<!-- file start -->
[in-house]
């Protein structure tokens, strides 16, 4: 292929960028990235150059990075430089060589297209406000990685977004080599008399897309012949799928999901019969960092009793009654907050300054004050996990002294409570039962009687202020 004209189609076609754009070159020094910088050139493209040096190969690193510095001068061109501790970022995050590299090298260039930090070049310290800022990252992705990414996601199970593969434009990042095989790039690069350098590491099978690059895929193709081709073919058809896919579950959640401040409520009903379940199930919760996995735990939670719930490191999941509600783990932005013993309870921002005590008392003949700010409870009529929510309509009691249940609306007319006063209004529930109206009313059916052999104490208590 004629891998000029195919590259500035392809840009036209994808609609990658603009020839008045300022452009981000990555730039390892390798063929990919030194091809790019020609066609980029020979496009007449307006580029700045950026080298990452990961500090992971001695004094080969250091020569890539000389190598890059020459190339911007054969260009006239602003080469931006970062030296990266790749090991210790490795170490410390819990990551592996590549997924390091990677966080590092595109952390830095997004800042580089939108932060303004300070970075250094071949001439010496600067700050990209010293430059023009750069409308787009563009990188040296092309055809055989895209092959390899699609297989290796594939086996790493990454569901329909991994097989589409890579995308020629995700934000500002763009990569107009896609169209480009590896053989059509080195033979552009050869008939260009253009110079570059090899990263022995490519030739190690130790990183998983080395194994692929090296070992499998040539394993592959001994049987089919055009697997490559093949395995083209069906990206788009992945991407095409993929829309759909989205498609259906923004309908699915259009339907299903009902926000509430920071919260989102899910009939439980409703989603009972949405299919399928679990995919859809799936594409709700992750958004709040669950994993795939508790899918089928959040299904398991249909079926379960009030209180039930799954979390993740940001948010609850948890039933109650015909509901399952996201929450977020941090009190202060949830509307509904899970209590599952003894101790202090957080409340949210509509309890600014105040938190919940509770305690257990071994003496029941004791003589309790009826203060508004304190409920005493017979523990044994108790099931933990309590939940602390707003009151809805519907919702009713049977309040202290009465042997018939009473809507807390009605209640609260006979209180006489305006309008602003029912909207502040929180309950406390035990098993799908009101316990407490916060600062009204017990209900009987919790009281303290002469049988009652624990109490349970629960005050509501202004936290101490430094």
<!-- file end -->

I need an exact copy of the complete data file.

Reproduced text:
[in-house]
């Protein structure tokens, strides 16, 4: 292929960028990235150059990075430089060589297209406000990685977004080599008399897309012949799928999901019969960092009793009654907050300054004050996990002294409570039962009687202020 004209189609076609754009070159020094910088050139493209040096190969690193510095001068061109501790970022995050590299090298260039930090070049310290800022990252992705990414996601199970593969434009990042095989790039690069350098590491099978690059895929193709081709073919058809896919579950959640401040409520009903379940199930919760996995735990939670719930490191999941509600783990932005013993309870921002005590008392003949700010409870009529929510309509009691249940609306007319006063209004529930109206009313059916052999104490208590 004629891998000029195919590259500035392809840009036209994808609609990658603009020839008045300022452009981000990555730039390892390798063929990919030194091809790019020609066609980029020979496009007449307006580029700045950026080298990452990961500090992971001695004094080969250091020569890539000389190598890059020459190339911007054969260009006239602003080469931006970062030296990266790749090991210790490795170490410390819990990551592996590549997924390091990677966080590092595109952390830095997004800042580089939108932060303004300070970075250094071949001439010496600067700050990209010293430059023009750069409308787009563009990188040296092309055809055989895209092959390899699609297989290796594939086996790493990454569901329909991994097989589409890579995308020629995700934000500002763009990569107009896609169209480009590896053989059509080195033979552009050869008939260009253009110079570059090899990263022995490519030739190690130790990183998983080395194994692929090296070992499998040539394993592959001994049987089919055009697997490559093949395995083209069906990206788009992945991407095409993929829309759909989205498609259906923004309908699915259009339907299903009902926000509430920071919260989102899910009939439980409703989603009972949405299919399928679990995919859809799936594409709700992750958004709040669950994993795939508790899918089928959040299904398991249909079926379960009030209180039930799954979390993740940001948010609850948890039933109650015909509901399952996201929450977020941090009190202060949830509307509904899970209590599952003894101790202090957080409340949210509509309890600014105040938190919940509770305690257990071994003496029941004791003589309790009826203060508004304190409920005493017979523990044994108790099931933990309590939940602390707003009151809805519907919702009713049977309040202290009465042997018939009473809507807390009605209640609260006979209180006489305006309008602003029912909207502040929180309950406390035990098993799908009101316990407490916060600062009204017990209900009987919790009281303290002469049988009652624990109490349970629960005050509501202004936290101490430094």